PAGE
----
Make and Break Your Own Hand: A Review of Hand Anatomy and Common Injuries
The target audience for this small group session is emergency medicine residents, primarily for use in didactic conference. This session can also be utilized with medical students, or faculty looking to review relevant hand anatomy and common injuries.
Three-dimensional (3D) printing is an emerging technology that has the ability to produce highly accurate anatomic, cellular and medical device models. Limited research has shown promise in teaching anatomy,1 congenital heart disease2 and surgical pre-operative planning.3 Despite this potential, there is sparse evidence of 3D printing emergency medicine residency education. The Model of Clinical Practice of Emergency Medicine specifies content for American Board of Emergency Medicine certification and requires proficiency in a wide breadth of medical topics including upper extremity and hand injuries.4 The concepts of hand anatomy and function rely heavily on understanding spatial relationships between bones, tendons and ligaments. The instructional strategy of working with 3D printed hand models aligns with these learning goals. This project seeks to directly incorporate 3D printing into the orthopedic curriculum of emergency medicine residents during a required weekly didactic educational session.
By the end of this session, learners should be able to name and identify all bones of the hand; arrange and construct an anatomically correct bony model of the hand; build functional phalangeal flexor and extensor tendon complexes onto a bony hand model; describe the mechanism of injury, exam findings, and management of the tendon injuries Jersey finger, Mallet finger, and central slip rupture; draw/recreate injury patterns on a bony hand model; and describe the mechanism of injury, exam findings, imaging findings, and management of scapholunate dissociation, perilunate dislocation and lunate dislocation, Bennett’s fracture, Rolando fracture, Boxer’s fracture and scaphoid.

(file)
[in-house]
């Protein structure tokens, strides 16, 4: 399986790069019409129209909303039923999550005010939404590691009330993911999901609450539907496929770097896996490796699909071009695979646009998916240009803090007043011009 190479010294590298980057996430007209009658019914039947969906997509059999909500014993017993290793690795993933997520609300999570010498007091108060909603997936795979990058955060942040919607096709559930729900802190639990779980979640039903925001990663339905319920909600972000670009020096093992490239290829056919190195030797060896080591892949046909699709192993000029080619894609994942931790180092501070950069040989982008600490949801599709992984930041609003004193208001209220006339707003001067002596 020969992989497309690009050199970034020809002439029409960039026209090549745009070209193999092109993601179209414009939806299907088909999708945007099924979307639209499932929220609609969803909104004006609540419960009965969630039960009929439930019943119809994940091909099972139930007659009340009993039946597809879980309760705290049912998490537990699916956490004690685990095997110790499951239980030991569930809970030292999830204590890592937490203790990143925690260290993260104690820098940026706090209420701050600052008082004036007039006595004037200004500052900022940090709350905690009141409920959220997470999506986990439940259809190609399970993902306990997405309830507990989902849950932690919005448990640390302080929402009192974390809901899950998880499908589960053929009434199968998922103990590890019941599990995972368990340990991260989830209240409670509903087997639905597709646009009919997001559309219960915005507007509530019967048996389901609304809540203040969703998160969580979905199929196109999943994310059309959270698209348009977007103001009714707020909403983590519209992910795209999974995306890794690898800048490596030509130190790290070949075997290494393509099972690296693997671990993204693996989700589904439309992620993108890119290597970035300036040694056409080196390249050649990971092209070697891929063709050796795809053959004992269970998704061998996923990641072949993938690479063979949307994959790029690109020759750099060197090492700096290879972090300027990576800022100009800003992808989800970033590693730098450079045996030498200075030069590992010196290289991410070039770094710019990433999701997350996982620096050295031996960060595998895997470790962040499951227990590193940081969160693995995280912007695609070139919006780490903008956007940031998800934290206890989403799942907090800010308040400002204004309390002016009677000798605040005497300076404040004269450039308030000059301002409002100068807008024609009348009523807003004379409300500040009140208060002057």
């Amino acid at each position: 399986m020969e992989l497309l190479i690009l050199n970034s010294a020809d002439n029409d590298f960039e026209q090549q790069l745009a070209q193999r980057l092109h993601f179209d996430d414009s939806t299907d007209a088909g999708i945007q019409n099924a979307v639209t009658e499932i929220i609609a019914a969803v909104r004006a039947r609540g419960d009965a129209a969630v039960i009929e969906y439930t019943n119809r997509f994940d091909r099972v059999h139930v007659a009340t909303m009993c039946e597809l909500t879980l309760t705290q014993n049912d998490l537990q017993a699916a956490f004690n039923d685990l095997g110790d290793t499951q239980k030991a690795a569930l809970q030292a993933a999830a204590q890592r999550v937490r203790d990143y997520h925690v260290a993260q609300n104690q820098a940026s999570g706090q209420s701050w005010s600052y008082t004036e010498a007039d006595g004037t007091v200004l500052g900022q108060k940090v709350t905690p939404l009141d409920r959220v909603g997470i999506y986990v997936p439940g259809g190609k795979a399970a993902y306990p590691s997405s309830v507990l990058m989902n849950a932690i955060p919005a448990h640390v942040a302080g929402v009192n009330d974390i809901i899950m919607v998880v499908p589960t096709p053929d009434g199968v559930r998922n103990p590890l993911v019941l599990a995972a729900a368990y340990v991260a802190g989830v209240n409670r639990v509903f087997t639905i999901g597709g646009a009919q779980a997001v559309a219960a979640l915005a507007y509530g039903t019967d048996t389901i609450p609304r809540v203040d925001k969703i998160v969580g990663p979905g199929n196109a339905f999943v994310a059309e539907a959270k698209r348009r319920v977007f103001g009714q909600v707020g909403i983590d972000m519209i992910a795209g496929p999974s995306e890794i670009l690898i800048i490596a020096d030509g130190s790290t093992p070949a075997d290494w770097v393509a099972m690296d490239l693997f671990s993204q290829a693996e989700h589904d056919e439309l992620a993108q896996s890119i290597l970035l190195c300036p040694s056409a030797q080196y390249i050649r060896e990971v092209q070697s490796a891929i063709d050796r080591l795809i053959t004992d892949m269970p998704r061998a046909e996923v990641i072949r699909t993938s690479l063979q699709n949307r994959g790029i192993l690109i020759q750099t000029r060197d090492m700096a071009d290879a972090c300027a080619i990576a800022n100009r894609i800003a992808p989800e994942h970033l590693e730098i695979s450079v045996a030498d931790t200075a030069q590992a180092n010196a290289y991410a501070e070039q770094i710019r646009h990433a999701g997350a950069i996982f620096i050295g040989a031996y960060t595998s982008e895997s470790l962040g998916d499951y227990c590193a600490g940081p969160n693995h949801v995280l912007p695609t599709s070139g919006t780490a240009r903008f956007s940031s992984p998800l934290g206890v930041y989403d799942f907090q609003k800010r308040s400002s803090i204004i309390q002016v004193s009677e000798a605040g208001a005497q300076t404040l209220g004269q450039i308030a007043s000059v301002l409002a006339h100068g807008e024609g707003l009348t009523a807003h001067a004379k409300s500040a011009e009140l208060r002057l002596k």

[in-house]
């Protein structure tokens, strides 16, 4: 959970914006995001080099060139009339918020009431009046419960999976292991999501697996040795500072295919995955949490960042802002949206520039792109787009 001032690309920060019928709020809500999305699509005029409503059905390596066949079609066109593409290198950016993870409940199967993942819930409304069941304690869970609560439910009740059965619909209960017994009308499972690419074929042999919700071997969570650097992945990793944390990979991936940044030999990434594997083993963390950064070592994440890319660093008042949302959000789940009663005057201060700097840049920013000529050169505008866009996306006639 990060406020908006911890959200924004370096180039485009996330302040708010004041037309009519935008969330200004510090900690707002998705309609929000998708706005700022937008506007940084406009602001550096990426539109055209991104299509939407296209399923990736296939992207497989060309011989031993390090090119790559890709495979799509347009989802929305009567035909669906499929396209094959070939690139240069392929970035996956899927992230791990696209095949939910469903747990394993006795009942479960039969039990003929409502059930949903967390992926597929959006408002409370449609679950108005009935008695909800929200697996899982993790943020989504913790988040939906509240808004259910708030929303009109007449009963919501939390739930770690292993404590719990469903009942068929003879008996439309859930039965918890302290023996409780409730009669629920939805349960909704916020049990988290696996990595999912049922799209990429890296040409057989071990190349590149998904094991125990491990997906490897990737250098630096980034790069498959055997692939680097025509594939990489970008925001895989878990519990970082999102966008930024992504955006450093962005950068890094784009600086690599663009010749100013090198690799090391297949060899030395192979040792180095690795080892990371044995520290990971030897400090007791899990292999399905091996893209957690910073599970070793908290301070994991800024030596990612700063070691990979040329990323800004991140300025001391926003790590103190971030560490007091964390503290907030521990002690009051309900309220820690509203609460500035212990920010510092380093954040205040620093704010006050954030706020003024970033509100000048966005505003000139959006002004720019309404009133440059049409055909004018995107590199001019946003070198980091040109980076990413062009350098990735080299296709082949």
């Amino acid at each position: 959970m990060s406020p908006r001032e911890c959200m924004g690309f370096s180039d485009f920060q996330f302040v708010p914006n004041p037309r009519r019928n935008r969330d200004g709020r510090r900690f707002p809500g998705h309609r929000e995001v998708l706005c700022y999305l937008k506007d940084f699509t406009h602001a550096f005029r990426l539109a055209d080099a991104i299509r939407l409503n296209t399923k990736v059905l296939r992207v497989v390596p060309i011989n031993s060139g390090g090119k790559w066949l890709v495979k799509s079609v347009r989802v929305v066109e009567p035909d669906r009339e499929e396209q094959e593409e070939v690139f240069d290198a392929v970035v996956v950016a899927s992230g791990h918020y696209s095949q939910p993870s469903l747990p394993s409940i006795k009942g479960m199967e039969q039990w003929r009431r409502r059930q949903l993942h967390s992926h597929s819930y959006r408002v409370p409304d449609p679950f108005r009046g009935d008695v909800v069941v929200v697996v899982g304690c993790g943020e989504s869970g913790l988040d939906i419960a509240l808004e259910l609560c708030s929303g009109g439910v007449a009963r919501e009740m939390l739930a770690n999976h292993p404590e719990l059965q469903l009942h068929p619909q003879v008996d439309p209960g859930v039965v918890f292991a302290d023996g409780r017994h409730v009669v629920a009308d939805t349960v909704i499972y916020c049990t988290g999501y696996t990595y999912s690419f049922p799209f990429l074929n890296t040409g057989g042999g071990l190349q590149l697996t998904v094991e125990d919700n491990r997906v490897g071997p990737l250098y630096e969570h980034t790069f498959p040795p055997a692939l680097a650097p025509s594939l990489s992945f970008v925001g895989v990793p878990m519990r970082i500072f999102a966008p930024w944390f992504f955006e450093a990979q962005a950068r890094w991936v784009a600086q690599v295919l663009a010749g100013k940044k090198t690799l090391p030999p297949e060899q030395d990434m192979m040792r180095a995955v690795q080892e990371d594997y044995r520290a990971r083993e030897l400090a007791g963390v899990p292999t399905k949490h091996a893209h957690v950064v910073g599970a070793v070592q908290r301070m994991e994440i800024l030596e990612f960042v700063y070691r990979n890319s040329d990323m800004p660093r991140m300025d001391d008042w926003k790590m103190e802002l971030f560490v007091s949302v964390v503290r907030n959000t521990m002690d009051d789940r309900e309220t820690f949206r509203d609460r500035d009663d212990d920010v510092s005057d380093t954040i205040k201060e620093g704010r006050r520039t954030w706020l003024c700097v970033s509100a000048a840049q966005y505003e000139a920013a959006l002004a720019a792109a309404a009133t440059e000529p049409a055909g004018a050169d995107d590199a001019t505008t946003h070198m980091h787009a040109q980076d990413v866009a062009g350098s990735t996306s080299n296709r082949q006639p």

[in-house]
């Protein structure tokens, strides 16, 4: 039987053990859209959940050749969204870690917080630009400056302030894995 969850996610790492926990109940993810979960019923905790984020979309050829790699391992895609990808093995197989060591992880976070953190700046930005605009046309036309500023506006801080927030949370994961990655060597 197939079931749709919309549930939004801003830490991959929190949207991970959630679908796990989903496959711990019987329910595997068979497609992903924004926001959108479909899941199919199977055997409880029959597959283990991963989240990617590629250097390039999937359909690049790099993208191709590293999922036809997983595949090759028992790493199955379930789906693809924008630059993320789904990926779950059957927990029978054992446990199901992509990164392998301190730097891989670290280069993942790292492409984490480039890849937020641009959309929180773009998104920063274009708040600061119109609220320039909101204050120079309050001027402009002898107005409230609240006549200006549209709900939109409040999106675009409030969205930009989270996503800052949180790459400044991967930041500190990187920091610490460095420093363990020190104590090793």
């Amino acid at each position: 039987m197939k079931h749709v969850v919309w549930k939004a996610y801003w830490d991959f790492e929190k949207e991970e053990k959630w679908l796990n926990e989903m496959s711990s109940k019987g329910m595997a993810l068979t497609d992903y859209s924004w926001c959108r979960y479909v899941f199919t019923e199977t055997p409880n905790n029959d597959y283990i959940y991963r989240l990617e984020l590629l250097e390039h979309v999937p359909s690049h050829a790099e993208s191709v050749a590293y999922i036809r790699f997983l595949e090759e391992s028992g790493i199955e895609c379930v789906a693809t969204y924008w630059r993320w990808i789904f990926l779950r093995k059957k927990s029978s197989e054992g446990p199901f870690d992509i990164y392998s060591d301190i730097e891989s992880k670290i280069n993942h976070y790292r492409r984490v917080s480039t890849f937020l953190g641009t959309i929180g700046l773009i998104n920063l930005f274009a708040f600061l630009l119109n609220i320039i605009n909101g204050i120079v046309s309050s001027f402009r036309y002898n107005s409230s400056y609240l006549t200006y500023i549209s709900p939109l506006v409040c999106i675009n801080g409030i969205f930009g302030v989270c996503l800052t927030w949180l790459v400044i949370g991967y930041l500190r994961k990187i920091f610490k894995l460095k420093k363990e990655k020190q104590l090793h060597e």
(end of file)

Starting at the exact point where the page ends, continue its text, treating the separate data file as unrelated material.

This session was delivered in a small group session which utilized educational methods grounded in constructivist learning such as complex problem-solving, social negotiation, and spatial learning.
Verbal feedback was obtained after the session.
Overall learners found the session engaging, interactive, and especially useful in demonstrating relevant hand anatomy and injuries. Learners felt that hands-on experience with the hand models reinforced knowledge and helped them better identify injuries in a spatial fashion.
Extremity bony trauma, dislocations/subluxations, tendon injuries.